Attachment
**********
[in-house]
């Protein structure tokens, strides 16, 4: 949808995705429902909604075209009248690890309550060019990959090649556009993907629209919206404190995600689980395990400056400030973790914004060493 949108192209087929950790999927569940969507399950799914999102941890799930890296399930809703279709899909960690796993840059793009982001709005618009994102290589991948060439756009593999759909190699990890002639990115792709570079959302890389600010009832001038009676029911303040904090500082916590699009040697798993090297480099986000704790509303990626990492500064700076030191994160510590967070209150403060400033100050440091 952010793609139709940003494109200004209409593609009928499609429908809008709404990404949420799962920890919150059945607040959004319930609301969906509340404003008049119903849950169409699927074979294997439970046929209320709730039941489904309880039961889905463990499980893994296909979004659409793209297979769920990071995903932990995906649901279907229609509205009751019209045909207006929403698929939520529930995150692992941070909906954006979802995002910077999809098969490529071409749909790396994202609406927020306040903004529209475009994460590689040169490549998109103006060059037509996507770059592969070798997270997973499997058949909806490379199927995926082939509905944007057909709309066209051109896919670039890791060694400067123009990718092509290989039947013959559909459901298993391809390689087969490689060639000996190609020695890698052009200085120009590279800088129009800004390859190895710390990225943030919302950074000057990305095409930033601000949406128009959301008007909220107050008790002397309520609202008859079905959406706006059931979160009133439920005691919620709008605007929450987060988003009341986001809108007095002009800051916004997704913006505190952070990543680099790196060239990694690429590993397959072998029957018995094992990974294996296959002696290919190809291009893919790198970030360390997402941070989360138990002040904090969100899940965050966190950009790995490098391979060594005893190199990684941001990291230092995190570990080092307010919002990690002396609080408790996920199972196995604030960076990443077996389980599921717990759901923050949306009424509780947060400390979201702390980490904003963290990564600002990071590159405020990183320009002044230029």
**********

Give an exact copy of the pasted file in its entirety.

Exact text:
[in-house]
């Protein structure tokens, strides 16, 4: 949808995705429902909604075209009248690890309550060019990959090649556009993907629209919206404190995600689980395990400056400030973790914004060493 949108192209087929950790999927569940969507399950799914999102941890799930890296399930809703279709899909960690796993840059793009982001709005618009994102290589991948060439756009593999759909190699990890002639990115792709570079959302890389600010009832001038009676029911303040904090500082916590699009040697798993090297480099986000704790509303990626990492500064700076030191994160510590967070209150403060400033100050440091 952010793609139709940003494109200004209409593609009928499609429908809008709404990404949420799962920890919150059945607040959004319930609301969906509340404003008049119903849950169409699927074979294997439970046929209320709730039941489904309880039961889905463990499980893994296909979004659409793209297979769920990071995903932990995906649901279907229609509205009751019209045909207006929403698929939520529930995150692992941070909906954006979802995002910077999809098969490529071409749909790396994202609406927020306040903004529209475009994460590689040169490549998109103006060059037509996507770059592969070798997270997973499997058949909806490379199927995926082939509905944007057909709309066209051109896919670039890791060694400067123009990718092509290989039947013959559909459901298993391809390689087969490689060639000996190609020695890698052009200085120009590279800088129009800004390859190895710390990225943030919302950074000057990305095409930033601000949406128009959301008007909220107050008790002397309520609202008859079905959406706006059931979160009133439920005691919620709008605007929450987060988003009341986001809108007095002009800051916004997704913006505190952070990543680099790196060239990694690429590993397959072998029957018995094992990974294996296959002696290919190809291009893919790198970030360390997402941070989360138990002040904090969100899940965050966190950009790995490098391979060594005893190199990684941001990291230092995190570990080092307010919002990690002396609080408790996920199972196995604030960076990443077996389980599921717990759901923050949306009424509780947060400390979201702390980490904003963290990564600002990071590159405020990183320009002044230029």